What Does the Word “Success” Even Mean in the Blogging World?
After reading some comments on one of my latest blog posts, it got me thinking about the meaning of success. As a blogger, you might think everyone has it all figured out. You might think they know what they want, how to get there and exactly what success means to them.
But I think you’d be surprised just how many of us find our vision of success a little blurry.
Our reasons for being a blogger and doing what we do vary from person to person. Ultimately, it goes back to your “why”, which is unique for everyone. It’s the same with the meaning of success — it’s different for everyone.
If you look at endless blog posts across the web, there are some generic things that could define success:
- A six figure business
- Tens of thousands of pageviews
- A book deal
- Your own product range
- Being able to blog full-time
These “big bloggers” are now what we’ve become accustomed to. Because we see so many of these “here’s how I made a six figure business” posts, we believe that this is the norm — that this is success.
Can you even begin to imagine the pressure that puts on you?
I bet you feel it just thinking about it, don’t you? The feeling that you’ll never get there, the feeling that you can’t do it.
The feeling that this means you won’t be good enough.
But here’s the problem.
That’s not your version of success.
Maybe you don’t need those things to feel successful. Maybe you don’t want those things.
Maybe you’re being made to want those things because it’s all you see?
It’s all I wanted at one point. I had the belief that those things would make me successful.
Little did I know, it wasn’t right for me.
Success starts with knowing your own reasons for wanting it. What’s your purpose? To build a community of like-minded people who can come together? Be a teacher through your content? Offer advice and support? Or are you hoping to monetize and eventually turn your blog into a business?
Whatever your purpose, the most important thing is that it has to come from you. Not based on what other people are doing or what they say to you — just you.
For me, I feel like my blog and online presence is a success for a number of different reasons:
- If I write regular content that continues to attract like-minded people and keep them engaged
- If I can tell people are inspired by my words
- People who comment on my posts and return daily to read my blog — these are the people I can build relationships with
ABOH started as a blog for me and it will always stay that way. I wanted to offer advice and support on topics I know about. I wanted to provide people with what I didn’t have when I was going through struggles — finding where I wanted to be, figuring out what I wanted to do, and navigating my way around the blogosphere.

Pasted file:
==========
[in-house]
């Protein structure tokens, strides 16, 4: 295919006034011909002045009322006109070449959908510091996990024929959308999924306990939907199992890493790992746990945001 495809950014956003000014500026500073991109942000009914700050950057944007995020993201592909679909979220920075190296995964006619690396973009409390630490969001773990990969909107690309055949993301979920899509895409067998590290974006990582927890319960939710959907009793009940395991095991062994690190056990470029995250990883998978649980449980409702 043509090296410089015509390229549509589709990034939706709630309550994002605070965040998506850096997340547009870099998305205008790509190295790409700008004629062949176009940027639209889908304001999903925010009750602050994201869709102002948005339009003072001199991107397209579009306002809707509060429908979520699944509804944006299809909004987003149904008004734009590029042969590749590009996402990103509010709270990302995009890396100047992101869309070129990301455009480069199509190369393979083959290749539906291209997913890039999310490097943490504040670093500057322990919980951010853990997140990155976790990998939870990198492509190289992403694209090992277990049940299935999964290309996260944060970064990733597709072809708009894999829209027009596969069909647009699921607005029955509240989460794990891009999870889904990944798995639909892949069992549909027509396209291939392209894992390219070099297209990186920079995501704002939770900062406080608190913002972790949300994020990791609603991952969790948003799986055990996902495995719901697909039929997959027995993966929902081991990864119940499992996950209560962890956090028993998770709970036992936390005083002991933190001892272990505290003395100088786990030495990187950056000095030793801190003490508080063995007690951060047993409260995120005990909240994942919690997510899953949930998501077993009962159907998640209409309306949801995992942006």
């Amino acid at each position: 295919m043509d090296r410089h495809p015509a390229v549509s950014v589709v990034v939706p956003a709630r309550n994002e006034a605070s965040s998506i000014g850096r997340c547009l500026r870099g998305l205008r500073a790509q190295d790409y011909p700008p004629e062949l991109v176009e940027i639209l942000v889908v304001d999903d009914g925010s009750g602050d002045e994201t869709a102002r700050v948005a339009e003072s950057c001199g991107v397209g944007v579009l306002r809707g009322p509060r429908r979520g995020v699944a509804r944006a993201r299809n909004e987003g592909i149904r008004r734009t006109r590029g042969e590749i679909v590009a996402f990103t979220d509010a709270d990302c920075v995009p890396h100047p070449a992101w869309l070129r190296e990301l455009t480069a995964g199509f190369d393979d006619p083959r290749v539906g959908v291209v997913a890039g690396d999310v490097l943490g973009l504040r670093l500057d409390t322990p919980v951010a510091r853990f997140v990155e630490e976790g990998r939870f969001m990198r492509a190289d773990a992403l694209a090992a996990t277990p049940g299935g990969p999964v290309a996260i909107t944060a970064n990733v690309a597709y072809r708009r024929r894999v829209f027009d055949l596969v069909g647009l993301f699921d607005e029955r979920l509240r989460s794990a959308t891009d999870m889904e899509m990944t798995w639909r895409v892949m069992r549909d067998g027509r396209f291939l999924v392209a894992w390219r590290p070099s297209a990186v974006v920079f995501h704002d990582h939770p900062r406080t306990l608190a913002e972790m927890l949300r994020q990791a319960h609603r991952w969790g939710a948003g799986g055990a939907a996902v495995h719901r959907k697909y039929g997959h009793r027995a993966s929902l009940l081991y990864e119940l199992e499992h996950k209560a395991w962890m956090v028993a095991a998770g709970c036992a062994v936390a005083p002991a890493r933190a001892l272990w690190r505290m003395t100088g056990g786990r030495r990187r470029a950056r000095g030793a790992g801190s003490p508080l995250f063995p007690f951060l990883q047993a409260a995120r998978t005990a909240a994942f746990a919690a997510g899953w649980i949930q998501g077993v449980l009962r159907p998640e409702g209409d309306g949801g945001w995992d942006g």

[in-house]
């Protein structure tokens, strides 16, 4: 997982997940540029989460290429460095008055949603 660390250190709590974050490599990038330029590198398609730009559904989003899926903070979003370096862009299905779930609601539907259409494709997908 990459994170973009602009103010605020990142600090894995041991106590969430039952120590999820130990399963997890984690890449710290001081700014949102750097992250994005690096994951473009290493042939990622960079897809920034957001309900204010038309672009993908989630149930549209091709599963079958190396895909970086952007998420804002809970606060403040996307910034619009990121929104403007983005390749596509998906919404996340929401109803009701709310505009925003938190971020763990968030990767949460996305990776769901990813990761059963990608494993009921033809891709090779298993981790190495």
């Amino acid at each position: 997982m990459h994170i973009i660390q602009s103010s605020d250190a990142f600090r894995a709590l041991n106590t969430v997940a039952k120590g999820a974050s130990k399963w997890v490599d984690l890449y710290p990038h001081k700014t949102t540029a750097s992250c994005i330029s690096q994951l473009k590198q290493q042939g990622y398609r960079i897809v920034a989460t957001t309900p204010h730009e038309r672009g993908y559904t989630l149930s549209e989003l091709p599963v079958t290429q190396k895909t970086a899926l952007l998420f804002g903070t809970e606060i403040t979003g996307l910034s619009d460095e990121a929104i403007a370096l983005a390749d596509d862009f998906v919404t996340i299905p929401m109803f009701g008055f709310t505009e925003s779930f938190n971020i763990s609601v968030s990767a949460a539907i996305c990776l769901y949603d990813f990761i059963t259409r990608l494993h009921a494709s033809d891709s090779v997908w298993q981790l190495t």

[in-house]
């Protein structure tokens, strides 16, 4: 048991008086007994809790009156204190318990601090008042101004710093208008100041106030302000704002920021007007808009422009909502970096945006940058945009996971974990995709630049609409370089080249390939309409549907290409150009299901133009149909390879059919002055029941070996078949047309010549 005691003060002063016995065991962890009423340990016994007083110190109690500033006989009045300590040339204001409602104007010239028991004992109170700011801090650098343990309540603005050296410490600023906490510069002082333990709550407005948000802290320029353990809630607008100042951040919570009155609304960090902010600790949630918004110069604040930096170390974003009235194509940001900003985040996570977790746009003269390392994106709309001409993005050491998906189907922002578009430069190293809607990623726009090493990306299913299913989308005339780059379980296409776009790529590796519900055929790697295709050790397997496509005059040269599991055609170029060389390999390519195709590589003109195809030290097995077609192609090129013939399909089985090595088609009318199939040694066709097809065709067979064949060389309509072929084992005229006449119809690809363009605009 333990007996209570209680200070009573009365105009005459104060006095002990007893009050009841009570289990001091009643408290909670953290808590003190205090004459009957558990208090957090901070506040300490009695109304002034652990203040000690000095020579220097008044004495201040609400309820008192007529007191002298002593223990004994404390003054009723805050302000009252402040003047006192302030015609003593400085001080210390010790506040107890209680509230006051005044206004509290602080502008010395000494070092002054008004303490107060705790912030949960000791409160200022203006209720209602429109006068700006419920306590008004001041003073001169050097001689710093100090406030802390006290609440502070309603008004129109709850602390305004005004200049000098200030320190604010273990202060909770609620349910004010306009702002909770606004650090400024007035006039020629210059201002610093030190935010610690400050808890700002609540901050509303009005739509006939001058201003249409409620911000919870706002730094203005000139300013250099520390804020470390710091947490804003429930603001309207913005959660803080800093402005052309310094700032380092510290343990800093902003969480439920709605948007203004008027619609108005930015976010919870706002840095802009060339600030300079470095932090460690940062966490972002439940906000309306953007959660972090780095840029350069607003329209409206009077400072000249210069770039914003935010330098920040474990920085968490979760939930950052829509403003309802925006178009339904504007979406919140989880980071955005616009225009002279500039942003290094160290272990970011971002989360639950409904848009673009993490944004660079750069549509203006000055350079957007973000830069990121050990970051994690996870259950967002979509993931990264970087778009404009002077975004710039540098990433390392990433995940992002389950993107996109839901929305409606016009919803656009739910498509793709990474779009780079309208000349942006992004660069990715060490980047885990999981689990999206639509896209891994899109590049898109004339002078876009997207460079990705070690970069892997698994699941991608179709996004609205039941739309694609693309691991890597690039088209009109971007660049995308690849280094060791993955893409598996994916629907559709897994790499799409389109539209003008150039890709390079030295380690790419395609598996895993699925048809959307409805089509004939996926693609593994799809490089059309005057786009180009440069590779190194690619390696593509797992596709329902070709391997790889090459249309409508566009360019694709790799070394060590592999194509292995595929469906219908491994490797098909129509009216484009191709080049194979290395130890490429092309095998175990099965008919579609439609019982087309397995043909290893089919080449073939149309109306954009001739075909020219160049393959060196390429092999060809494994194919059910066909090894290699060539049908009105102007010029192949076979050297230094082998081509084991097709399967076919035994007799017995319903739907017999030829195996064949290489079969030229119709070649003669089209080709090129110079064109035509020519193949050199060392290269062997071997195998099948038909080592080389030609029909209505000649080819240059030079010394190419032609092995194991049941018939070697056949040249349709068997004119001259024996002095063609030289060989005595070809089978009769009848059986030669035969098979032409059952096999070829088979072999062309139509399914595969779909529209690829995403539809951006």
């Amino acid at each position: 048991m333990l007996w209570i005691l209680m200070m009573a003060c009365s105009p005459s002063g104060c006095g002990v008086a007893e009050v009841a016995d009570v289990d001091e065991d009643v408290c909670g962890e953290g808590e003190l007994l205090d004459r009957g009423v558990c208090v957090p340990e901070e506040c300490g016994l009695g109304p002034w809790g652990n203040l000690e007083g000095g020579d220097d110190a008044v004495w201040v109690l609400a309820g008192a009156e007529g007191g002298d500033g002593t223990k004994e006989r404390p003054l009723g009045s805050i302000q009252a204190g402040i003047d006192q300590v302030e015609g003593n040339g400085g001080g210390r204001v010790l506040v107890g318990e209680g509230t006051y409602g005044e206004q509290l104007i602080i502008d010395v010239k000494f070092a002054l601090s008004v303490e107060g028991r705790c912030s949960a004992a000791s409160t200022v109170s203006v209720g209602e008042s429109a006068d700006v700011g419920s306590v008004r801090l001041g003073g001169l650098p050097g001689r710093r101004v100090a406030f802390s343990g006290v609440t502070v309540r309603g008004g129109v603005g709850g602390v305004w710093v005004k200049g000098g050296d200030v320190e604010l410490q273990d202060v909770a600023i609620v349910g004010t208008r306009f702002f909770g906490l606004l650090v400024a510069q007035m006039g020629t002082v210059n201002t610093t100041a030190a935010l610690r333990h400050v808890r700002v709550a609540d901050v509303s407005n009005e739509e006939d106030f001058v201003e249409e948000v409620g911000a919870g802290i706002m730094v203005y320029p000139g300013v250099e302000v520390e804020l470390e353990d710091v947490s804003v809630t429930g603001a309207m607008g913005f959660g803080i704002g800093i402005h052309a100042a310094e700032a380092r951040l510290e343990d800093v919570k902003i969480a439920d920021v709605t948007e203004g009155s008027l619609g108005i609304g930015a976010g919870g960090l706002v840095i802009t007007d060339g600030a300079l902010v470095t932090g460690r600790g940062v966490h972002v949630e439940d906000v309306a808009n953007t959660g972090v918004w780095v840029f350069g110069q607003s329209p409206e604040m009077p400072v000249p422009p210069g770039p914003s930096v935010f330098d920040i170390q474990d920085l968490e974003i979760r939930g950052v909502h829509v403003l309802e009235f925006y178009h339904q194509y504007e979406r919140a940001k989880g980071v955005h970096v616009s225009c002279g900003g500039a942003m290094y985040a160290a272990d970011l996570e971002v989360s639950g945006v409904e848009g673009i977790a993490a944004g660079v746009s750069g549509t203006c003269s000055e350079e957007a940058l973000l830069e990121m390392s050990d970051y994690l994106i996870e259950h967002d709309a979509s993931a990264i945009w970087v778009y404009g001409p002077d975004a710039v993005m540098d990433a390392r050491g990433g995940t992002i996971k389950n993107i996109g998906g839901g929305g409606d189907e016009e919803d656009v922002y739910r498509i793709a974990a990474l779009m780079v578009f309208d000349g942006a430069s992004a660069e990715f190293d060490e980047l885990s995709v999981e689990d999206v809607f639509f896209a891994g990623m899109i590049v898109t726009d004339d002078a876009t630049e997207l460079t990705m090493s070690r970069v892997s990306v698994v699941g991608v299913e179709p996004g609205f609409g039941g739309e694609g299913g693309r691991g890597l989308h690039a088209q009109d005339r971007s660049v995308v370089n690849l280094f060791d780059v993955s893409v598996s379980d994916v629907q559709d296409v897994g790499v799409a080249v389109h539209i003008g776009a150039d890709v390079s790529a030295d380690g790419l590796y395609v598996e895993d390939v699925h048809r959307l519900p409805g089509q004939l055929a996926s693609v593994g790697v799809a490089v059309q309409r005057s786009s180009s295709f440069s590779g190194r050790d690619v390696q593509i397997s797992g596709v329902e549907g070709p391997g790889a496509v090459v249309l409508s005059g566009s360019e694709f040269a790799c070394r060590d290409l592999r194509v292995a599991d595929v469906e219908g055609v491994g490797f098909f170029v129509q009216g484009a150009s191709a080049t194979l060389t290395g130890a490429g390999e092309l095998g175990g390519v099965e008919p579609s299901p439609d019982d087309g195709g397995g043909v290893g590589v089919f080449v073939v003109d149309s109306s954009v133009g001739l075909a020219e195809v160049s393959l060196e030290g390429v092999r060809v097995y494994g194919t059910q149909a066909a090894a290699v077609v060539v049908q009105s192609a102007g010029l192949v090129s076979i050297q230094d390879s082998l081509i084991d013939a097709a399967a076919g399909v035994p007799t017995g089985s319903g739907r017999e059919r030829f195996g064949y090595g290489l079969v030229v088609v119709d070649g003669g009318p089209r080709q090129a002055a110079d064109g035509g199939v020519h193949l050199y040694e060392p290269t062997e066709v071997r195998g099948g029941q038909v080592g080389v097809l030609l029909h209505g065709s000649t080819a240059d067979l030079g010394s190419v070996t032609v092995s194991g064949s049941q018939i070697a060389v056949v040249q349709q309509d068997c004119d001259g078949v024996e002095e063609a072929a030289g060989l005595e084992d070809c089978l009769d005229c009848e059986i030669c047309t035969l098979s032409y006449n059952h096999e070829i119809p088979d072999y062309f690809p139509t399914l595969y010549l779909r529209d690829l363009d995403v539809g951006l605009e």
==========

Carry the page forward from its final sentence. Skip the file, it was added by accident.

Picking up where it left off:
If this helps, encourages and inspires my readers enough that they engage with them, I consider that a success.
When someone leaves a genuine comment and says “thank you for this post” — that is a huge definition of success in my world.
Whereas for others, success could mean reaching a certain number of subscribers, earning enough to be able to blog full-time, or using your content in a marketing sense, by raising the profile of your online business.
My version of success might be different to yours. But it will always have something in common.
To be truly successful, you can’t try to achieve what someone else is achieving. You’ve got to focus on reaching your own version of success.
If you compare yourself with the success of someone else, it will always feel like you’re failing.
I couldn’t bear the thought of living with that every day.
But to find your version of success means you’ve got to find the people who will help you get there. Who are the people that will engage with your content? Where are they?
People say you’ve got to go out and find your audience, which I know is confusing — where do you start?
It’s all about being active. Find blogs and comment on them — it still surprises me how many of my readers find me in this way. Take part in Twitter chats, join Facebook groups, promote your brand and get yourself out there.
Sometimes, people in your audience will find you. They won’t all come this way — that isn’t the formula for building an audience. But some people do find you.
I believe that regardless of what you blog about and how you blog about it, there are more important factors to reaching a version of success. You can write good content and share it with the right people, but if you’re chasing someone else’s success, it will never be good enough.
But if you’re chasing your own version of success with a purpose that is unique to you, there’ll be a difference. That is what will make you stand out and achieve what you want to achieve.
Ultimately, success is about feeling proud with where you’ve come from to where you’re at right now, no matter what stage of your life you’re in.
Really, that’s all any of us wants, isn’t it?
Originally published at abranchofholly.com on October 19, 2015.